Plaintiff attempts to argue that his claims are not time-barred because the statute of limitations period for his claims should have been tolled. More specifically, he says the following:

[T]he statute of limitations, as it relates to the illegal actions taken by law enforcement as detailed in this complaint, should be tolled until 12/16/15 since he neither knew or had reason to know of possible constitutional violations until court testimony given by Defendant Frantz on said date. During this testimony, Defendant Frantz inadvertently gave testimony that, taken as true, implicated himself and other Defendants in a number of illegal acts that include tampering with evidence, perjury, filing false police reports, and other official misconduct. As such, the named Defendants, through multiple deceptions of the court, managed to fraudulently conceal their illegal actions with impunity until said testimony by Defendant Frantz. Further, since the Plaintiff has been incarcerated since 3/8/12, he was unable to investigate his suspicions and determine what constitutional injuries, if any, he had suffered until he was physically able to access a law library on 4/12/16, thereby extending the tolling period further.

ECF No. 24 at 23.

         Plaintiff's allegations fail to provide a sufficient reason to toll the statute of limitations in this case. To the extent Plaintiff argues that he was unable to know of the alleged conspiracy based on Defendants' concealment of the misconduct and falsified reports, Plaintiff should have known that he had claims at the time of his allegedly false arrest and the allegedly illegal searches and seizures. See Hayward, 2017 WL 2834771, at *6 (“The Court finds that regardless of any alleged falsified documents, plaintiff should have known that he had claims at the time the defendants searched and seized him and his vehicle. False document would not have concealed the facts as they existed at the time of his search and seizure . . . .”).

         Second, to the extent Plaintiff suggests the limitations period should be tolled due to his imprisonment and ignorance of the law, “[n]either [Plaintiff's] ignorance of the law nor his pro se status constitute ‘extraordinary circumstances' sufficient to toll the running of the statute of limitations.” Rice v. Sixteen Unknown Fed. Agents, 658 Fed.Appx. 959, 962 (11th Cir. 2016). Accordingly, Plaintiff's claims are time-barred.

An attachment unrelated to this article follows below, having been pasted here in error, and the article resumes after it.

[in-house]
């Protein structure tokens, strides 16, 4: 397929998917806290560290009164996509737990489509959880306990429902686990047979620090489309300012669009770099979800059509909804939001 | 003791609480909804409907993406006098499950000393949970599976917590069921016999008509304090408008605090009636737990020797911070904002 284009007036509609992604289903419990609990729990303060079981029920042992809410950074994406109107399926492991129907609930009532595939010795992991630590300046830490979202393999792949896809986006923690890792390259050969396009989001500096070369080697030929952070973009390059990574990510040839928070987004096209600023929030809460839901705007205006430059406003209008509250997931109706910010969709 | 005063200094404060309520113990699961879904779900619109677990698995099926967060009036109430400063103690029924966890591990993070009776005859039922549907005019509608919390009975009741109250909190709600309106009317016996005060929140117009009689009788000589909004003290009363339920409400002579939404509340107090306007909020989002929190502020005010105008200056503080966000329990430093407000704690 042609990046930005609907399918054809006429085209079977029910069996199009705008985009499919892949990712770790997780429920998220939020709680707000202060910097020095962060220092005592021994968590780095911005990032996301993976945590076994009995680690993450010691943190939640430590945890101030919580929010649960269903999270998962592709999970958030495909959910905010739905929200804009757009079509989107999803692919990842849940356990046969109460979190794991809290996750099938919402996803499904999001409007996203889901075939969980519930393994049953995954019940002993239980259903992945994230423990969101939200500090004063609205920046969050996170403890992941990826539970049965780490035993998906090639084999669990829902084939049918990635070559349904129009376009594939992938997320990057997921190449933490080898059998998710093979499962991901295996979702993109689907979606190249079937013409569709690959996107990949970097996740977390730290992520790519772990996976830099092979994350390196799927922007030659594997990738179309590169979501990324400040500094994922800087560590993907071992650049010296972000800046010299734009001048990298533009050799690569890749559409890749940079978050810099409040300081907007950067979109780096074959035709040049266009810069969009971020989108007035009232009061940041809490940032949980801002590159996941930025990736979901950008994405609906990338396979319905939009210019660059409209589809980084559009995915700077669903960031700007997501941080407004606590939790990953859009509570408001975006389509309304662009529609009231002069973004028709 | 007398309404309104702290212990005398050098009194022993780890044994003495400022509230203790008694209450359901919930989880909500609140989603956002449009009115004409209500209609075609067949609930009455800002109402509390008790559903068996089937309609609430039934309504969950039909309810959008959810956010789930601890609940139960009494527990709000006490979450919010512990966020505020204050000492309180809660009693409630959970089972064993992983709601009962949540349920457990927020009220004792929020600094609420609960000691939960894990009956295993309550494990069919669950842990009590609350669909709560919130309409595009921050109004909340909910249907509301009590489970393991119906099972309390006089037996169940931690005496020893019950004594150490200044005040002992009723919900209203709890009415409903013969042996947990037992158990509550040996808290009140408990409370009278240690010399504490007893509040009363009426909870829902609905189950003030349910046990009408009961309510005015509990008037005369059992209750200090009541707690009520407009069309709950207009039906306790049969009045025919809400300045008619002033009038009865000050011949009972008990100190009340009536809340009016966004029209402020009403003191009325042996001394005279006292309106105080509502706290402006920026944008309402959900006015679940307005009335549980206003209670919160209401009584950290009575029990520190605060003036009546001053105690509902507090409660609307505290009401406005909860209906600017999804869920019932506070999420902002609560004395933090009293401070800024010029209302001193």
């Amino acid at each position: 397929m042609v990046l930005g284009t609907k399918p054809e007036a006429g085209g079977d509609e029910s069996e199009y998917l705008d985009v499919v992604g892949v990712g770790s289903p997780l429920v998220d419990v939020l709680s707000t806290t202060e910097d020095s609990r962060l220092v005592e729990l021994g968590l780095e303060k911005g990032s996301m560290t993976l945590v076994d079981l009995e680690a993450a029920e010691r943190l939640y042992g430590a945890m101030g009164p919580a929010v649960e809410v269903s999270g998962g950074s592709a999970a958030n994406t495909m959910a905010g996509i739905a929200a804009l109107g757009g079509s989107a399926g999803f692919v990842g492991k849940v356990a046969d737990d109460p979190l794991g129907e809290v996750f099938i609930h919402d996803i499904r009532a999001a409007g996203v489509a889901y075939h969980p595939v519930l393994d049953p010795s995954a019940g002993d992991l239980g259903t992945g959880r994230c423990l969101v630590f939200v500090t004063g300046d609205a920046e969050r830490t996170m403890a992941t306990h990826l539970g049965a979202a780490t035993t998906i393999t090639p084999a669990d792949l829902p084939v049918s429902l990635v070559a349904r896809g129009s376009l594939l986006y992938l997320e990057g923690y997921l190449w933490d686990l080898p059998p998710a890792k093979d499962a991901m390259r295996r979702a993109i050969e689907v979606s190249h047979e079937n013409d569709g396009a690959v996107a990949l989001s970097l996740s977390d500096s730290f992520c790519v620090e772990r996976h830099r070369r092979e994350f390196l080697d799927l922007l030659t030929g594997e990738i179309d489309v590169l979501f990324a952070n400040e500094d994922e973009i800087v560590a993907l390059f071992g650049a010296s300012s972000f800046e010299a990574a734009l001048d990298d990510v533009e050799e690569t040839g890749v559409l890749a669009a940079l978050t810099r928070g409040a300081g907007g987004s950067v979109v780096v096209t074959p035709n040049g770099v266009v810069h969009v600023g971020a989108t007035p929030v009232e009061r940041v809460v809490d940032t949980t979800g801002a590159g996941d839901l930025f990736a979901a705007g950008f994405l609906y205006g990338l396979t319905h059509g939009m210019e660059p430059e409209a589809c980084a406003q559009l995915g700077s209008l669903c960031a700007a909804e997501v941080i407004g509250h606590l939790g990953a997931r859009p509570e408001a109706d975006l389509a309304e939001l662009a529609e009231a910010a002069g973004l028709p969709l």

Alternatively, even if all of Plaintiff's claims were not time-barred, they would likely be Heck-barred. Under Heck v. Humphrey, state prisoners are barred from pursuing § 1983 actions that, if successful, would necessarily imply the invalidity of a plaintiff's conviction. 512 U.S. 477, 477 (1994). In considering whether a § 1983 claim is Heck-barred, the Court must determine whether a plaintiff's factual allegations, if proven, would necessarily undermine the validity of the plaintiff's conviction. See Edwards v. Balisok, 520 U.S. 642, 646-48 (1997). If the factual basis of the plaintiff's civil case is “inconsistent with [his] convictions having been valid, Heck kicks in and bars his civil suit.” Okoro v. Callaghan, 324 F.3d 488, 490 (7th Cir. 2003).

         Plaintiff alleges that there was a multi-jurisdictional conspiracy to falsely arrest him in multiple counties in Florida, Georgia, and North Carolina, but that all charges in those areas were either dismissed in his favor or never filed. Yet a review of the Florida Department of Corrections' inmate database reveals that Plaintiff is currently incarcerated based on 2016 convictions from Volusia County, Florida for a series of burglaries and grand theft that occurred between 2008 and 2012. Further, a review of Plaintiff's Alachua County, Florida court records reveals that Plaintiff had multiple criminal cases in 2012, one of which was for grand theft and was closed ...